But then something happens. I come up with a new idea, a new project comes along and all of a sudden I’m a new me. Things start happening, I get up earlier, I get stuff done, I connect with people and even inspire others. I use more energy but still have more to give. It feels like I have a purpose again.

I spent a lot of time thinking about how this can happen. Are we just so vulnerable to the world that anything can put us down or get us going again? Do we not have a choice to be energetic or not? And what is the reason for suddenly losing energy? In many cases it’s about the story.

We all need a story to follow. Inherently people are driven by progress, that’s how humankind has come to be what we are today. We all seek a better future, a hope of something new, different and better. We want to make the world a better place, for ourselves and for others. This is called the progress principle (there is a good Harvard book about it). Progress is highly motivational for us. Why, I don’t know. I guess we are just wired that way. We need purpose, life has to be meaningful in some way. We crave a story to follow. That’s what I learned. When I get low for no apparent reason, I’ve lost my story. Or the story I’m following doesn’t make sense to me. It may be just me, perhaps I lack self-discipline or then I’m just lazy. But I don’t think so. When I have a story to follow, and feel like I make a positive impact on the world I achieve amazing things. When I believe that what I do makes something important better the sky's the limit for what I can do. This is something we underestimate in most organizations. The importance of a purposeful story. At the end of the day everything we do in organizations carries a story. People want to know WHY we do things and WHERE doing it will take us. It’s natural, it’s human. And it doesn’t only apply to young people. And the youngsters are not arrogant for actually saying they want purpose in their work. We all want that. We all need a story to follow.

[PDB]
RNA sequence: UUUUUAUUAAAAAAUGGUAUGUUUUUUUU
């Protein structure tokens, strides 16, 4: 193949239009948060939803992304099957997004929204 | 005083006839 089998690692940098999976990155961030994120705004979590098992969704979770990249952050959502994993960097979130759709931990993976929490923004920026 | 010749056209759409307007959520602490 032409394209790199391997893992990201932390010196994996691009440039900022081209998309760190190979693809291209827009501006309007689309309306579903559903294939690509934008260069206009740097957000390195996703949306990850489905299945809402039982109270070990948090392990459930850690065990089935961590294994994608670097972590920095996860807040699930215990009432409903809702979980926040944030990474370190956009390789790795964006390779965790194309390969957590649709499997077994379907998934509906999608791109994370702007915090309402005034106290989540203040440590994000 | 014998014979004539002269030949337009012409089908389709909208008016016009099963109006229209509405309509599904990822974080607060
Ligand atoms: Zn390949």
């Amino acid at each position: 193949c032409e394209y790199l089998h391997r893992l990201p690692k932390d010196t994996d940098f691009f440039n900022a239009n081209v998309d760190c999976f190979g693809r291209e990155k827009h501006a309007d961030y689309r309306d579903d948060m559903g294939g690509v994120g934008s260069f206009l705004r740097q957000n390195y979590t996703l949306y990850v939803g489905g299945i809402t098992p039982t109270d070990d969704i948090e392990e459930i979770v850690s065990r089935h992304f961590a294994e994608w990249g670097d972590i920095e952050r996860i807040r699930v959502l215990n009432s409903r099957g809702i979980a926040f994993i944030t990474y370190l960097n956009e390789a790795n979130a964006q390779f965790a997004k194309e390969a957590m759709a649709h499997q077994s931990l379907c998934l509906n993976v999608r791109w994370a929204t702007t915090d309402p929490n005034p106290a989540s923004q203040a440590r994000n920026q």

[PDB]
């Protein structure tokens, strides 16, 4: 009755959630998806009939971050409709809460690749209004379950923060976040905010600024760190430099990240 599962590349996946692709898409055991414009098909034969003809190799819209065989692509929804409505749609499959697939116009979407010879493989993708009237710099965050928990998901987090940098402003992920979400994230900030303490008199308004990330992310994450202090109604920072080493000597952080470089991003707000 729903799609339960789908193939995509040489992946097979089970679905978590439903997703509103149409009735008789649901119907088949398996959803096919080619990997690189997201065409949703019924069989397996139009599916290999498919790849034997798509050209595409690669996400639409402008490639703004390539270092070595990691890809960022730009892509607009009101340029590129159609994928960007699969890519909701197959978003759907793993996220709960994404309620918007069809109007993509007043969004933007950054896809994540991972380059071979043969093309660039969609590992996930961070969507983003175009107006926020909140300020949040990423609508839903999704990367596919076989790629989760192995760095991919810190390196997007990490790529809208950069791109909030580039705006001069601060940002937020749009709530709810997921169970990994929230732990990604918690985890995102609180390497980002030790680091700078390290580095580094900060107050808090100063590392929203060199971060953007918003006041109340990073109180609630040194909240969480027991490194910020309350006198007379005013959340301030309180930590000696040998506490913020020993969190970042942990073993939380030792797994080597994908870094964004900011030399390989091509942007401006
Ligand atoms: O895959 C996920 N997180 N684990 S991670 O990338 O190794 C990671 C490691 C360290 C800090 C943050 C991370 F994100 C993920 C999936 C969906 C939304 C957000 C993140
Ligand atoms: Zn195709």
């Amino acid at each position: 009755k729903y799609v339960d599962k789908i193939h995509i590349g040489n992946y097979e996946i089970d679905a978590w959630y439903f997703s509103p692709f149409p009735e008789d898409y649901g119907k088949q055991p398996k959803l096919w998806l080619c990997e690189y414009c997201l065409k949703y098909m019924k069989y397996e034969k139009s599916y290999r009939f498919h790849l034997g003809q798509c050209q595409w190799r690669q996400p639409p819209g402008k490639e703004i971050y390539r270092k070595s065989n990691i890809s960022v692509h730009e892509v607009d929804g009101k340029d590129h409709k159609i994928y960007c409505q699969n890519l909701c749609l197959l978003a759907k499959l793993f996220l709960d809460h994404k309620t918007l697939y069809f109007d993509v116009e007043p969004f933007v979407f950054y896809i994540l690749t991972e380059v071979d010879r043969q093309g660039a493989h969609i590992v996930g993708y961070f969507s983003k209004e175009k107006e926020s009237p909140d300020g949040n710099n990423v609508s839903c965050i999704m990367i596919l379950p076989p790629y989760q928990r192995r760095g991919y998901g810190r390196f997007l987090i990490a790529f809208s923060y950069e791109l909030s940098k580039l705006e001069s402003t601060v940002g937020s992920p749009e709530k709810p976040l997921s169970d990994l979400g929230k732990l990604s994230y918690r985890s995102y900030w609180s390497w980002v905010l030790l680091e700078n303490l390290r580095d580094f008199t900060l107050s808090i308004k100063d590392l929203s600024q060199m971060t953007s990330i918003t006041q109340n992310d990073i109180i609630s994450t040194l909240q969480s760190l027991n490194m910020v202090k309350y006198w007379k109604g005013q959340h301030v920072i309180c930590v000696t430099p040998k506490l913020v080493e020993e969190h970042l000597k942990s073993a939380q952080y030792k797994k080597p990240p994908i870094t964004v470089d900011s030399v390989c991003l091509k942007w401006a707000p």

So what kind of stories do we have in organizations? The short answer is that any project, change effort, development action or strategy is a story. It is a story that explains WHERE we want to go, WHY we want to go there and HOW we can start moving. It invites people to embark on a journey, to shape the path and build the future. In essence, organizational initiatives are only plans that carry a story of progress. So why do we fail in telling these stories, why do people get disengaged or unmotivated like me sometimes. It’s a difficult question with many possible answers. But I believe there are a few root causes:

#1 The story is bad